Human papillomavirus (HPV) is a group of viruses with more than 100 different types. HPV is ever-present and affects both genders.
Human papillomaviruses (HPVs) are the most common sexually transmitted infection through intercourse and sharing sex toys. You do not have to have sexual contact with many people to get HPV the first time you have intercours can contract the virus.
You may not know you are infected because HPV does not usually trigger or exhibit symptoms. Low-risk strain HPV infections are asymptomatic and brief. As a rule, if you have a healthy immune system, it crushes an HPV infection before it creates an unhealthy condition.
Conversely, with a weakened or suppressed immune system, the HPV does not recede and can cause troubling health issues. Specific low-risk strains of HPV infections give rise to painless growths, warts, and lumps around the genital area. There are several HPV strains associated with cervical and different types of cancer.
There is no blood test for or treatment for HPV. The health conditions brought on by HPV infections will be given treatment and include warts, cervical damage, and cancer.
- A variant strain of HPV causes the common wart.
- Infections occur through breaks in the skin. People get warts transmitted from other people with warts.
- When warts appear, they vary in appearance depending on which HPV is involved. A wart will often disappear on its own, but the virus can spread to other body parts.
Usually, common warts that occur on the hands and fingers are painful and vulnerable to injury or bleeding. You can be in contact with the virus through activities such as shaking hands, holding doorknobs, or using keyboards.
You can be in contact with the virus through activities such as shaking hands, holding doorknobs, or using keyboards. You can prevent the spread of the infection and the growth of new warts by not picking at warts.
Genital warts occur through an HPV infection. In women, genital warts appear mostly on the vulva. But can also occur near the anus, on the cervix, or vagina. In men, genital warts infect the penis, scrotum, rectal area, and urethra.
Cancer HPV Connection:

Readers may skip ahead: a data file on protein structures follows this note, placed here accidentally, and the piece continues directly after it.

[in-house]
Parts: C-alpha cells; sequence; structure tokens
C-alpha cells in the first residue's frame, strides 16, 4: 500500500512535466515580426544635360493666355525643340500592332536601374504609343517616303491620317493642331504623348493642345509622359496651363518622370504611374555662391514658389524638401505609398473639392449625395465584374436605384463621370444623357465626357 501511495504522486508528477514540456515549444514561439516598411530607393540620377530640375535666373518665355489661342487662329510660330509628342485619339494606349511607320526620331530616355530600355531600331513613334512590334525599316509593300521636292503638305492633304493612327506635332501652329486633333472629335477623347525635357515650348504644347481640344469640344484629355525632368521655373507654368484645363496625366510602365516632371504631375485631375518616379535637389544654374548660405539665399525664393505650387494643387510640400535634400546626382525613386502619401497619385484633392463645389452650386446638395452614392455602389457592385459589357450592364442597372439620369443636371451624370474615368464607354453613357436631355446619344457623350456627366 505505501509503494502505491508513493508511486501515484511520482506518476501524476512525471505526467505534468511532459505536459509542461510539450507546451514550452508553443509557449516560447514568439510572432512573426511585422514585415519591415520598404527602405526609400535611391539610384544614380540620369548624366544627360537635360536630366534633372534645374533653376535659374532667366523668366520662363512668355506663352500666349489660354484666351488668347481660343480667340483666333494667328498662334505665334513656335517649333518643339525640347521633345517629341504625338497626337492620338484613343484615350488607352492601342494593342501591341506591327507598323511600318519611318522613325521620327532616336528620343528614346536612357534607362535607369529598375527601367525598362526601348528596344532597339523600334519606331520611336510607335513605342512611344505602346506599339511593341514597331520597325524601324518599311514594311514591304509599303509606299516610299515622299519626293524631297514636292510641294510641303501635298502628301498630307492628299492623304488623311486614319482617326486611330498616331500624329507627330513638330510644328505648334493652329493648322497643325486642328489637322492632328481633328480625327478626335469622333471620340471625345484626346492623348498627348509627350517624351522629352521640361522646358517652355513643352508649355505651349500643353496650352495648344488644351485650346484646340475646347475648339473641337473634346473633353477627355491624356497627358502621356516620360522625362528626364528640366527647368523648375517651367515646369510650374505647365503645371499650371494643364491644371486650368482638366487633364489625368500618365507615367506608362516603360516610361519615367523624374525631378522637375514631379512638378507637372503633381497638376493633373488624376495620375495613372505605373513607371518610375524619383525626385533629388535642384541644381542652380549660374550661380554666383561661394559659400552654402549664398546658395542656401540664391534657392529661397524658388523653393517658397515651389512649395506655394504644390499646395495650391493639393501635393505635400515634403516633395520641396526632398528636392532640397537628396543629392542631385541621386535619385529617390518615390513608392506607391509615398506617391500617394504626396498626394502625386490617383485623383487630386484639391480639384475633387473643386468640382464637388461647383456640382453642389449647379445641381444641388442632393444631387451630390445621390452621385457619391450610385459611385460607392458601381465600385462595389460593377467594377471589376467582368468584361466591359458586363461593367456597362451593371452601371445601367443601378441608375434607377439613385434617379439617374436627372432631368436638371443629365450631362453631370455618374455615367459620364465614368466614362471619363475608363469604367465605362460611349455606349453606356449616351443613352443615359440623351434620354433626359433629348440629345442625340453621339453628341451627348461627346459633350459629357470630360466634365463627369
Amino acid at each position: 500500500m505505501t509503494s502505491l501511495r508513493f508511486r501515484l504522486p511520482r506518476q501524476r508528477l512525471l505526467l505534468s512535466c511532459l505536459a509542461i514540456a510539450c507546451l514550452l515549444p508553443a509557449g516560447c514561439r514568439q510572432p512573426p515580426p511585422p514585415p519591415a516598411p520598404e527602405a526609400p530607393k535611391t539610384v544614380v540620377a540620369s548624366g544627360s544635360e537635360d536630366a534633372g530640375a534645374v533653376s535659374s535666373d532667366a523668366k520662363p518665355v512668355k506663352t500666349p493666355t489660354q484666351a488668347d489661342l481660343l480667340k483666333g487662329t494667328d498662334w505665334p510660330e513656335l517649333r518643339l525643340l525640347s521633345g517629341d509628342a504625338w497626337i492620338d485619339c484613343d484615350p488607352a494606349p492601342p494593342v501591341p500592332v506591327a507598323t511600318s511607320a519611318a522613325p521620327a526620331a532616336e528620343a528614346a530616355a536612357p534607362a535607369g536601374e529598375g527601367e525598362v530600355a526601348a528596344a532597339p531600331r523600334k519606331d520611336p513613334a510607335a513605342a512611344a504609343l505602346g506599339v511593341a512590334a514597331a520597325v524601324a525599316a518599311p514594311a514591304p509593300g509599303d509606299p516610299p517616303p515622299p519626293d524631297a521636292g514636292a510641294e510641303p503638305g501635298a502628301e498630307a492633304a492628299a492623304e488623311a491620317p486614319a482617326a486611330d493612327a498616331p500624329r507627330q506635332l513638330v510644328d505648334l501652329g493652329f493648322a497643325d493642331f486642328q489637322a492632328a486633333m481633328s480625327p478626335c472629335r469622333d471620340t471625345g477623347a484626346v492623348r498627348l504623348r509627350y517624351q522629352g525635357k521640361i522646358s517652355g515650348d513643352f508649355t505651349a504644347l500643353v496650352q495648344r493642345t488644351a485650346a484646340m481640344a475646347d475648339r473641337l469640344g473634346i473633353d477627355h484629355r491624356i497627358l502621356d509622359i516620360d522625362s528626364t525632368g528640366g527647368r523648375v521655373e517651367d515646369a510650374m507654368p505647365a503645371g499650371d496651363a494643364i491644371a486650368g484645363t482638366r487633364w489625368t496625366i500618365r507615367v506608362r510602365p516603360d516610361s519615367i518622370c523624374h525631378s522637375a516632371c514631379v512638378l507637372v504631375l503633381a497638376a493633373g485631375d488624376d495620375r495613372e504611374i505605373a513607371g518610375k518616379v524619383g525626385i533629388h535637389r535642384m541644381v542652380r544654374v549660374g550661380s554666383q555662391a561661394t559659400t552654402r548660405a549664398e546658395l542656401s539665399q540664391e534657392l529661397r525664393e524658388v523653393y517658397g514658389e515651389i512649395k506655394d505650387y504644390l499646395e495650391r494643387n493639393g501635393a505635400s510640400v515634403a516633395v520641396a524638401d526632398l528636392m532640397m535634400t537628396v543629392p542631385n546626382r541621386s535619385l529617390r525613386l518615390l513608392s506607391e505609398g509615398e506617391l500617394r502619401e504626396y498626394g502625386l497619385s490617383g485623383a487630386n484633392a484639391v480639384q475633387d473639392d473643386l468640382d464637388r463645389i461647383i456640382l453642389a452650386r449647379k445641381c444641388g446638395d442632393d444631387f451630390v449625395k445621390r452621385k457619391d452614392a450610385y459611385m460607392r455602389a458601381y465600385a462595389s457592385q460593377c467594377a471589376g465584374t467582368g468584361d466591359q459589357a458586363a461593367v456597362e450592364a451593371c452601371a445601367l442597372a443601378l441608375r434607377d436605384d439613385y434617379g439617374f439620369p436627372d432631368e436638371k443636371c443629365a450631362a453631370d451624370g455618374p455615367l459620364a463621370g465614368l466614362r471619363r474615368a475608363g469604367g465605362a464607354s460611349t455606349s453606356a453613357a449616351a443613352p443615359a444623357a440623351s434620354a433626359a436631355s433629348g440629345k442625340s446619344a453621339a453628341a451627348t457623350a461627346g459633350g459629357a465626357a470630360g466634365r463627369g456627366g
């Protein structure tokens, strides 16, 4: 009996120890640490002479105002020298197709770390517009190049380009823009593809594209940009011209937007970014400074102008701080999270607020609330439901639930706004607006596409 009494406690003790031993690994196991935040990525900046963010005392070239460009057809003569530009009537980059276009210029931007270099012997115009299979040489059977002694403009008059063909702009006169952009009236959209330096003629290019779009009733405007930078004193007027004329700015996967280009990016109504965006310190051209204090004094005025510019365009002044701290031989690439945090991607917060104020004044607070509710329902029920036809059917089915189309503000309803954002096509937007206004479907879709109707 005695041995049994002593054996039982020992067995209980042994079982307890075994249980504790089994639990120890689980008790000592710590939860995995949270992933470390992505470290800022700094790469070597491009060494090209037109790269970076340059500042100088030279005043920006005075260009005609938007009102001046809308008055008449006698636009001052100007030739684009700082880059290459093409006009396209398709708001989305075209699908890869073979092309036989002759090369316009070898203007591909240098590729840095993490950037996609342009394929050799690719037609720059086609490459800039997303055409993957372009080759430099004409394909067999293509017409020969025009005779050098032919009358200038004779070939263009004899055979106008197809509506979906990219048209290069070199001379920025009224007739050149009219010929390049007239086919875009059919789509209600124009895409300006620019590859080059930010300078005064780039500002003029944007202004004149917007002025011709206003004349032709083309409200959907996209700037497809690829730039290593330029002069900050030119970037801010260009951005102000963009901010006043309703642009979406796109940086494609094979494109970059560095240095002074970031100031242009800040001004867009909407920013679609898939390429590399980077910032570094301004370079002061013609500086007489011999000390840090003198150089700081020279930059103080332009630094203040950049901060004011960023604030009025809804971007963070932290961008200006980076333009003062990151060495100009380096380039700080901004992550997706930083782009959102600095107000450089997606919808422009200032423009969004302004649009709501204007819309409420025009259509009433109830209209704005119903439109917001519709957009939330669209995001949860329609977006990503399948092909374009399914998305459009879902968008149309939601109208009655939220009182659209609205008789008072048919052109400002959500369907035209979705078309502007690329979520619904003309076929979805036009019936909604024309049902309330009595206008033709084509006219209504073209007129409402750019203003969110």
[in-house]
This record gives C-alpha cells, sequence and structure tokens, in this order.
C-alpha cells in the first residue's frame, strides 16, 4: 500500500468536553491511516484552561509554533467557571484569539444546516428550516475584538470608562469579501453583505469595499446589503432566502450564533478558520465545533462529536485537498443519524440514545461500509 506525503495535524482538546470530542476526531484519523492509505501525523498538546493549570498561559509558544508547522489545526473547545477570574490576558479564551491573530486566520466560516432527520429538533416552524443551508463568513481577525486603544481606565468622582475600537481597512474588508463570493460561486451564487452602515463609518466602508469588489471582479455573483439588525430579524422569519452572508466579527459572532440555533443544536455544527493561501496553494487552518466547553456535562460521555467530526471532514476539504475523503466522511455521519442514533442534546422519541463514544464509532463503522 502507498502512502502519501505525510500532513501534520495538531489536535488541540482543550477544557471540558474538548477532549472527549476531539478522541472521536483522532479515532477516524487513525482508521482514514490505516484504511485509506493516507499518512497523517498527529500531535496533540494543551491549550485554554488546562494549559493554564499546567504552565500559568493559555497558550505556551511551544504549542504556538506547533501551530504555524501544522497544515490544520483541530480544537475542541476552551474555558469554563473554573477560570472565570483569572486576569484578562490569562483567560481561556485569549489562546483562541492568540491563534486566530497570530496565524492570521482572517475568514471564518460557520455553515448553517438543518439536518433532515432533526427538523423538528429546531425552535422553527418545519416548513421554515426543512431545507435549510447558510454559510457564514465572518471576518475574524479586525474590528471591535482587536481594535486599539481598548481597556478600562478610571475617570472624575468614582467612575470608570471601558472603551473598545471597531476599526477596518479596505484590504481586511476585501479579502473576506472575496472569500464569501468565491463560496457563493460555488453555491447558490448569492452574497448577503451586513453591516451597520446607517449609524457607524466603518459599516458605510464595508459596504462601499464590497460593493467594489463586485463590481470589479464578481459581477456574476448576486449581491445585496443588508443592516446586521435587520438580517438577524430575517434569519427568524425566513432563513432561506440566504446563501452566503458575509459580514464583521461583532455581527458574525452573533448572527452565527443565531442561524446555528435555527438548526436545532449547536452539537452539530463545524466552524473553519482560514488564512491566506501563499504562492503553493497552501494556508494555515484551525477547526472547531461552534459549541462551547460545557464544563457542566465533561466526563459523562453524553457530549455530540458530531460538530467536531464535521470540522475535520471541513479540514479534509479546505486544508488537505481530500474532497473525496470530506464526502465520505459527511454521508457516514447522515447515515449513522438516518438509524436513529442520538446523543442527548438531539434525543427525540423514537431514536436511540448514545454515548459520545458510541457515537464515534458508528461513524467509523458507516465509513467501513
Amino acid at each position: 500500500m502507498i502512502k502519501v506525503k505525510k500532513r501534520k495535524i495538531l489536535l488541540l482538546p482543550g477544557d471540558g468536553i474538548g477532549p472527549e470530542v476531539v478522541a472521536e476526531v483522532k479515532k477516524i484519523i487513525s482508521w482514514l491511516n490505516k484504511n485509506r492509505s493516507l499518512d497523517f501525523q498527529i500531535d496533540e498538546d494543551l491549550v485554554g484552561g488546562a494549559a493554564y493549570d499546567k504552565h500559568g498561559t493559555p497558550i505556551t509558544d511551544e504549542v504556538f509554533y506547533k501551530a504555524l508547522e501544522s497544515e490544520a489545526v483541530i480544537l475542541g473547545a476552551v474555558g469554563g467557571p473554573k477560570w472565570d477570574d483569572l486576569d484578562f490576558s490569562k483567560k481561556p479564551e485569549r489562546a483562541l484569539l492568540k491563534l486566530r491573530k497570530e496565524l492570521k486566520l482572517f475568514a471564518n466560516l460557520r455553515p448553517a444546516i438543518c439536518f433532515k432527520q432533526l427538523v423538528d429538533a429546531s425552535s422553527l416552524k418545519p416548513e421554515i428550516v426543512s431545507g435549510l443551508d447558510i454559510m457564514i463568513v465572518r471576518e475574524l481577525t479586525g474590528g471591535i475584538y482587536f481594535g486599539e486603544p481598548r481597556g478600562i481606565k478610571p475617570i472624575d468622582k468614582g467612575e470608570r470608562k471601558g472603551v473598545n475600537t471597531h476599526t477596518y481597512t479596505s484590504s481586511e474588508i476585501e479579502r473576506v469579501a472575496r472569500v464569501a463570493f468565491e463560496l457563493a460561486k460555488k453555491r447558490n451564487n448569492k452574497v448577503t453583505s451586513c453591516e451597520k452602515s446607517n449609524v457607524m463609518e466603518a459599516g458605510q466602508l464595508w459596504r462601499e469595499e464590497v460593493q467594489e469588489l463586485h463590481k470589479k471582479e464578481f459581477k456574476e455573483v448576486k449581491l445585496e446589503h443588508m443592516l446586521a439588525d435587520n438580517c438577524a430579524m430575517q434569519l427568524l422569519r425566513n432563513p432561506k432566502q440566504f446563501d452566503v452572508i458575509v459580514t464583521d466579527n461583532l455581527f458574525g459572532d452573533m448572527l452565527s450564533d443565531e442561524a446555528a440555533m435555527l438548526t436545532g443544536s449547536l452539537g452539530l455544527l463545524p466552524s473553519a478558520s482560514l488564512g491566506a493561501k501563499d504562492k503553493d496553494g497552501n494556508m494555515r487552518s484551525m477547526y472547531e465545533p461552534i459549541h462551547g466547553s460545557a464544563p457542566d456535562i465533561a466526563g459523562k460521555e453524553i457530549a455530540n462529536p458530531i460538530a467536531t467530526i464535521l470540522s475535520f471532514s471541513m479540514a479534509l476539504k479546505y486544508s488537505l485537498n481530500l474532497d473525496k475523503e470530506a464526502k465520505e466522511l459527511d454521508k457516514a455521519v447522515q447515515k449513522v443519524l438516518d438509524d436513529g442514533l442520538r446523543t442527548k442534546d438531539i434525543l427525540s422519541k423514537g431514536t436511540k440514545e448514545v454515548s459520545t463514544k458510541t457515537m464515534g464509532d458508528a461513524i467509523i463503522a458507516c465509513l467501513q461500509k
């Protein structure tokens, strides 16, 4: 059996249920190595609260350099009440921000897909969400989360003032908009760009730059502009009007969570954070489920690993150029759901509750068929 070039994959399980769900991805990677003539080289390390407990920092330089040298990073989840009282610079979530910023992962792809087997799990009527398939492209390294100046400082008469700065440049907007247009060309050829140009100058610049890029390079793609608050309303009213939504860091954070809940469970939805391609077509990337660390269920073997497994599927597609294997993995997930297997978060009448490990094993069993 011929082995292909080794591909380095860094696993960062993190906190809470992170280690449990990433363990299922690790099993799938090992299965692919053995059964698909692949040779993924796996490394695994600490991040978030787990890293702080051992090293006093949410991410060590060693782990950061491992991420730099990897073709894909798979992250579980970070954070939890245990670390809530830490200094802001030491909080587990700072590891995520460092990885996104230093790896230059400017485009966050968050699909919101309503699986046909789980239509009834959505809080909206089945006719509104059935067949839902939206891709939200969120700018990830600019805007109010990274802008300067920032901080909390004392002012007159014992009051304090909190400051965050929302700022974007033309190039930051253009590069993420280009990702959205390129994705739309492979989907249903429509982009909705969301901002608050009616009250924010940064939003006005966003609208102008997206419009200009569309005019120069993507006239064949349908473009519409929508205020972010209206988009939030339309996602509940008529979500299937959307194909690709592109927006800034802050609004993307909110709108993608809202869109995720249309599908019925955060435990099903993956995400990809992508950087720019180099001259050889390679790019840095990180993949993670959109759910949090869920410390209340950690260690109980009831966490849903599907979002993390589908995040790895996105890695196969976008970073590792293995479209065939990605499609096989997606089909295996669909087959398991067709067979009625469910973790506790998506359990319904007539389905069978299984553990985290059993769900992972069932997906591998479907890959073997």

Most HPV strains do not lead to cancer. Nonetheless, nearly all cervical cancers are from HPV infections.
Cervical cancer may take many years to develop after an HPV infection. Since cervical cancer does not elicit symptoms in the early stages, a good health practice is to get regular cervical screening tests. Detect precancerous changes that might lead to cancer in the cervix.
During the cervical screening, a small sample of cells is taken from the cervix and tested for HPV.
Here are helpful things you can do to Protect yourself against human papillomavirus.
- Condoms can help reduce your risk of HPV transmission.
- A monogamous sexual relationship is advantageous. Multiple sex partners increase your risk.
- Get the HPV vaccine. The vaccine can help protect against the strains of HPV that cause genital warts or cervical cancer.
- Be aware that the vaccine does not protect against all types of HPV.
- Receiving the vaccine before being infected by the virus can prevent most cases of cervical cancer. If already infected, the vaccine might not be as effective or fail to work.
- Be attentive to using others' care items. You can also get the virus from items used along with someone with warts.
An early vaccine against HPV infection is your best protection from cervical cancer. Note the skin around the genital is not covered by the condom. Both males and females are eligible for the vaccine.